"“Italy sure has some really talented prisoners...”"
Having won the much coveted Golden Bear accolade at last years Berlin Film Festival and put forward as Italy's submission to the Academy Awards, Paolo and Vittorio Taviani's Caesar Must Die comes to Britain with a degree of expectation placed upon it, and in what is an innovative, naturalistic drama featuring real prisoners performing Julius Caesar, it certainly has its strong points – although whether this deserved to win the top prize at one of the worlds most prestigious film festivals remains to be seen.
Set in a high-security prison in Rome, we follow real-life prisoners putting on a public performance of William Shakespeare's Julius Caesar – and although using the actual inmates who put on the show, this is a narrative driven piece presented as a sort-of-documentary – a hybrid between the two, where the rehearsals and the performance is all real, but has simply been dramatised for cinematic effect. Although all imprisoned for serious crimes, the group of actors who have been picked out of the audition process to appear in this production, find inspiration in doing something so creative and artistic with their time, allowing them something else to focus on other than the four grey walls that incarcerates them.
We begin by seeing the triumphant stage performance right away, so the viewer is instantly informed of the fact that the production goes ahead successfully, allowing for a comforting feeling as we know they are to succeed. The Taviani brothers – both of whom are in their 80's - really manage to capture the essence of the play itself, using black and white imagery in the process, really enhancing the monotonous, melancholic atmosphere that emanates from within this concrete confinement.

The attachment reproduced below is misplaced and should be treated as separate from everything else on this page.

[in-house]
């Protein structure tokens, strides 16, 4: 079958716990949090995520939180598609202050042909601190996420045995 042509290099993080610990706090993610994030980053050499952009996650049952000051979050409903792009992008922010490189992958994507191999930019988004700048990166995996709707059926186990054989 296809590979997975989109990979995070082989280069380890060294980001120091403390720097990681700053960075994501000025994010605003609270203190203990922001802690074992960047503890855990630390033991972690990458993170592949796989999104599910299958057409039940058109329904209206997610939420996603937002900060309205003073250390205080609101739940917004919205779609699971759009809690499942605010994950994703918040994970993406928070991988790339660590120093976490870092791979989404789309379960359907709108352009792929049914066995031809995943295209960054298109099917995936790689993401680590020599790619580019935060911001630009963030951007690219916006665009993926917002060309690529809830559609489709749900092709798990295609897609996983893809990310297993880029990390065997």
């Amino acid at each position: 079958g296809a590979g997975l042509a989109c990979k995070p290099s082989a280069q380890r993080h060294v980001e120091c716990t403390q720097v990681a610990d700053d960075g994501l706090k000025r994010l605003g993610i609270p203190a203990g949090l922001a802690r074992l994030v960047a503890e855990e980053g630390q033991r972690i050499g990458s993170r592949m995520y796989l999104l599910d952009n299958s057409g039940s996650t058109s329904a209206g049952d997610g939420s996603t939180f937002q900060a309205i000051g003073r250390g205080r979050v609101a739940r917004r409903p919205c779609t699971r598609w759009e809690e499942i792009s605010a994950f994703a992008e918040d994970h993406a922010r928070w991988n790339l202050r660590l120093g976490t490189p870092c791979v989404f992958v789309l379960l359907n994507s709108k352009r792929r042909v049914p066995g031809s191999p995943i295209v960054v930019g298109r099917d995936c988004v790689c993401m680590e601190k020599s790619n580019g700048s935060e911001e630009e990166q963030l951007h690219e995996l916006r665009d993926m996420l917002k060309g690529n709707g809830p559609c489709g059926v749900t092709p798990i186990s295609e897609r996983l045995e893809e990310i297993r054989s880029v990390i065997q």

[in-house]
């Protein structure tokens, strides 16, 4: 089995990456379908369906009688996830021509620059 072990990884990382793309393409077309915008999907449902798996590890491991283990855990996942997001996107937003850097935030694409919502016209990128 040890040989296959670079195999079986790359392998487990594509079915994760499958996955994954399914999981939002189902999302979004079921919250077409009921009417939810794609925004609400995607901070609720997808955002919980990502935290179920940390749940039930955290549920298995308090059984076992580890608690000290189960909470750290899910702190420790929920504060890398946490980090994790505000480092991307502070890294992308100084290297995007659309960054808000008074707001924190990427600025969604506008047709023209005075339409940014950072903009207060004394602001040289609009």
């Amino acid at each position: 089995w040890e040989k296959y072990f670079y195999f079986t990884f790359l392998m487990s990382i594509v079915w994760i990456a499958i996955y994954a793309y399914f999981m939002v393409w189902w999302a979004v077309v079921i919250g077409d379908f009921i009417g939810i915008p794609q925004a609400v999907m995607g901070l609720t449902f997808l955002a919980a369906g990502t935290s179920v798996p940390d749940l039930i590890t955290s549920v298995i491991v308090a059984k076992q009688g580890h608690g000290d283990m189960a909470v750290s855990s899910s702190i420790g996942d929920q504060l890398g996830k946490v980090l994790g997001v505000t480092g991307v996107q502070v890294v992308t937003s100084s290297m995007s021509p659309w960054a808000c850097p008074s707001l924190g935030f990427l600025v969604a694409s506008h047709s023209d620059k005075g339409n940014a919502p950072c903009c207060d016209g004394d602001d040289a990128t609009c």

Although taking an intriguing approach – whereby this feature blurs the line between what constitutes as being a narrative feature and what is a documentary – in many ways this could ultimately benefit had it simply been presented as a more conventional documentary. This mainly proves to be the case as we don't feel that we truly see the inmates as real prisoners so to speak, as given the theatrical, cinematic, approach, even when they aren't acting or rehearsing Julius Cesar, they are technically still always acting. This takes away some of the realism that lays the foundations of which this film is entirely based upon, detracting, in a sense, from the films very own unique selling point. However where the naturalistic aspect really does come into fruition, is within the somewhat harrowing side to this film, as despite growing fond of those involved in the production, knowing they are all real-life criminals, some of which are imprisoned for murder – gives the film a dark, eerie ambiance, particularly as you grow so attached and fond of them as artists.
Despite the sheer innovation of this project, it still requires an intelligent, meticulous filmmaker (or two in this case) to bring this story to life and fully encapsulate the emotion that lies beneath the surface, in a film that is impeccably well-crafted. What we also learn from this, is that - along with Matteo Garrone's soon to be released Reality, which also features a real life criminal as the title role - Italy sure has some really talented prisoners.